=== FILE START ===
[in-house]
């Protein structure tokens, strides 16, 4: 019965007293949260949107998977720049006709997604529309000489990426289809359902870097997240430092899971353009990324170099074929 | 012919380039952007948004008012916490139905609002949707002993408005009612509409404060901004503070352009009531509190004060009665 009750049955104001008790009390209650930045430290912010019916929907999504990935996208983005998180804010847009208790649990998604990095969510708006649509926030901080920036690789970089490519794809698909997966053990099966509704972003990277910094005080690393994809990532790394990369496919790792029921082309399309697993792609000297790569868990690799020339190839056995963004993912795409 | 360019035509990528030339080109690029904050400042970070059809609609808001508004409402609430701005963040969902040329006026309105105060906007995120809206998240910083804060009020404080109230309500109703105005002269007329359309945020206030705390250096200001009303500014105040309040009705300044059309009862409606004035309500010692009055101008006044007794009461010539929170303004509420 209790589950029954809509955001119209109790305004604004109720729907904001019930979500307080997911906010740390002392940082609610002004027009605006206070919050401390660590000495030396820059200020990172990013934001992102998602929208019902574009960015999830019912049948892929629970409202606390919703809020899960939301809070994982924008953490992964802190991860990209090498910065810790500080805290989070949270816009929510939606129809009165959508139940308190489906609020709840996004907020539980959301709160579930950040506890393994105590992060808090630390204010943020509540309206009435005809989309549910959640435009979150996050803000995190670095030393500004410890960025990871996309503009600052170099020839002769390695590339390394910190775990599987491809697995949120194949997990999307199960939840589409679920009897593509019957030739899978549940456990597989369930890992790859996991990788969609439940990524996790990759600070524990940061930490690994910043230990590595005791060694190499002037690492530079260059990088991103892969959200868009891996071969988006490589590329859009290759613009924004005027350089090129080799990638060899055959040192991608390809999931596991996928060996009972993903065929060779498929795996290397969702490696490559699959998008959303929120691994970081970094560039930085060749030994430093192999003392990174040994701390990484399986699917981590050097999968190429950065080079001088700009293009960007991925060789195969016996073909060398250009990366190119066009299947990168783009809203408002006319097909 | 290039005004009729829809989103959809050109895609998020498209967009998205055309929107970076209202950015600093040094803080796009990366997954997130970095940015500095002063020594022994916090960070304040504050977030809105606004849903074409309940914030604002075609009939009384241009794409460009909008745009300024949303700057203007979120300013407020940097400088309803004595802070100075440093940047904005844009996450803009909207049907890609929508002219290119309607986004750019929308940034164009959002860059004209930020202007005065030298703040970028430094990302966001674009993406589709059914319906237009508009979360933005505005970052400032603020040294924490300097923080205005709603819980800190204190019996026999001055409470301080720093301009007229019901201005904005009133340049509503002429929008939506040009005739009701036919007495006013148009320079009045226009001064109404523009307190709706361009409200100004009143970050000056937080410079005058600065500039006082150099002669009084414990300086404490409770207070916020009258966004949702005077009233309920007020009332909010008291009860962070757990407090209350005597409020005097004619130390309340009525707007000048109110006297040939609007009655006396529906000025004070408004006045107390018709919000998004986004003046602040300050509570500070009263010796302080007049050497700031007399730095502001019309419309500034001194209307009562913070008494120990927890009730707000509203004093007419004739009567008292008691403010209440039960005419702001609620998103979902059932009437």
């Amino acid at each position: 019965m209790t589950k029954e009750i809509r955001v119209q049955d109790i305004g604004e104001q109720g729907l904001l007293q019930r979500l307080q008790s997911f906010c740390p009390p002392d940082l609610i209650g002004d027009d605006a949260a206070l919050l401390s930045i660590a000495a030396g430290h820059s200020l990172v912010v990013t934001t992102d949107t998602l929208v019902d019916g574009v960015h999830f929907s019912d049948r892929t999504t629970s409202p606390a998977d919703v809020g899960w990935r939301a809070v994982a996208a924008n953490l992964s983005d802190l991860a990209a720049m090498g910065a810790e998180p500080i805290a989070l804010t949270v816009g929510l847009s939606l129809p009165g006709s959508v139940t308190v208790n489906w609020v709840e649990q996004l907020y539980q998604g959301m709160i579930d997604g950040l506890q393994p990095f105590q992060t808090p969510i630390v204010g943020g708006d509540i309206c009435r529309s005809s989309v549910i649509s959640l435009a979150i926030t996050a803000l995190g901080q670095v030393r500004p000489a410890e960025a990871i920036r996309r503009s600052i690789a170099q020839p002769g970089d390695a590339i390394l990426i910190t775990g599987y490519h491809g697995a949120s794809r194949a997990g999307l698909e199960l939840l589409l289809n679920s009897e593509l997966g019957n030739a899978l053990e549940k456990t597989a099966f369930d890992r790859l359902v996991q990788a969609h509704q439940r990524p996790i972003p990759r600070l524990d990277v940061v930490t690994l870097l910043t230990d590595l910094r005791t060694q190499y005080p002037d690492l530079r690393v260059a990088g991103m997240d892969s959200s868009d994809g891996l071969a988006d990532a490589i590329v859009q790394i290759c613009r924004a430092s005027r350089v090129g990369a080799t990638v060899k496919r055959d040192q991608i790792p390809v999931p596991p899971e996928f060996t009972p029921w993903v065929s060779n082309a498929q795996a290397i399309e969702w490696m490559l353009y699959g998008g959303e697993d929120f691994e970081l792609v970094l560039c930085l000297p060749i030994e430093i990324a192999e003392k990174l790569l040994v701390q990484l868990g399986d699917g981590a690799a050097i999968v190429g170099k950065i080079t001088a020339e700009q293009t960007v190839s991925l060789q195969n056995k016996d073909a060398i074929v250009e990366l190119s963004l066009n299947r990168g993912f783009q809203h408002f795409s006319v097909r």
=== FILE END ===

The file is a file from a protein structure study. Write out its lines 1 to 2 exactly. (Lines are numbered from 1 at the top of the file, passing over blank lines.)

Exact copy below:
[in-house]
């Protein structure tokens, strides 16, 4: 019965007293949260949107998977720049006709997604529309000489990426289809359902870097997240430092899971353009990324170099074929 | 012919380039952007948004008012916490139905609002949707002993408005009612509409404060901004503070352009009531509190004060009665 009750049955104001008790009390209650930045430290912010019916929907999504990935996208983005998180804010847009208790649990998604990095969510708006649509926030901080920036690789970089490519794809698909997966053990099966509704972003990277910094005080690393994809990532790394990369496919790792029921082309399309697993792609000297790569868990690799020339190839056995963004993912795409 | 360019035509990528030339080109690029904050400042970070059809609609808001508004409402609430701005963040969902040329006026309105105060906007995120809206998240910083804060009020404080109230309500109703105005002269007329359309945020206030705390250096200001009303500014105040309040009705300044059309009862409606004035309500010692009055101008006044007794009461010539929170303004509420 209790589950029954809509955001119209109790305004604004109720729907904001019930979500307080997911906010740390002392940082609610002004027009605006206070919050401390660590000495030396820059200020990172990013934001992102998602929208019902574009960015999830019912049948892929629970409202606390919703809020899960939301809070994982924008953490992964802190991860990209090498910065810790500080805290989070949270816009929510939606129809009165959508139940308190489906609020709840996004907020539980959301709160579930950040506890393994105590992060808090630390204010943020509540309206009435005809989309549910959640435009979150996050803000995190670095030393500004410890960025990871996309503009600052170099020839002769390695590339390394910190775990599987491809697995949120194949997990999307199960939840589409679920009897593509019957030739899978549940456990597989369930890992790859996991990788969609439940990524996790990759600070524990940061930490690994910043230990590595005791060694190499002037690492530079260059990088991103892969959200868009891996071969988006490589590329859009290759613009924004005027350089090129080799990638060899055959040192991608390809999931596991996928060996009972993903065929060779498929795996290397969702490696490559699959998008959303929120691994970081970094560039930085060749030994430093192999003392990174040994701390990484399986699917981590050097999968190429950065080079001088700009293009960007991925060789195969016996073909060398250009990366190119066009299947990168783009809203408002006319097909 | 290039005004009729829809989103959809050109895609998020498209967009998205055309929107970076209202950015600093040094803080796009990366997954997130970095940015500095002063020594022994916090960070304040504050977030809105606004849903074409309940914030604002075609009939009384241009794409460009909008745009300024949303700057203007979120300013407020940097400088309803004595802070100075440093940047904005844009996450803009909207049907890609929508002219290119309607986004750019929308940034164009959002860059004209930020202007005065030298703040970028430094990302966001674009993406589709059914319906237009508009979360933005505005970052400032603020040294924490300097923080205005709603819980800190204190019996026999001055409470301080720093301009007229019901201005904005009133340049509503002429929008939506040009005739009701036919007495006013148009320079009045226009001064109404523009307190709706361009409200100004009143970050000056937080410079005058600065500039006082150099002669009084414990300086404490409770207070916020009258966004949702005077009233309920007020009332909010008291009860962070757990407090209350005597409020005097004619130390309340009525707007000048109110006297040939609007009655006396529906000025004070408004006045107390018709919000998004986004003046602040300050509570500070009263010796302080007049050497700031007399730095502001019309419309500034001194209307009562913070008494120990927890009730707000509203004093007419004739009567008292008691403010209440039960005419702001609620998103979902059932009437």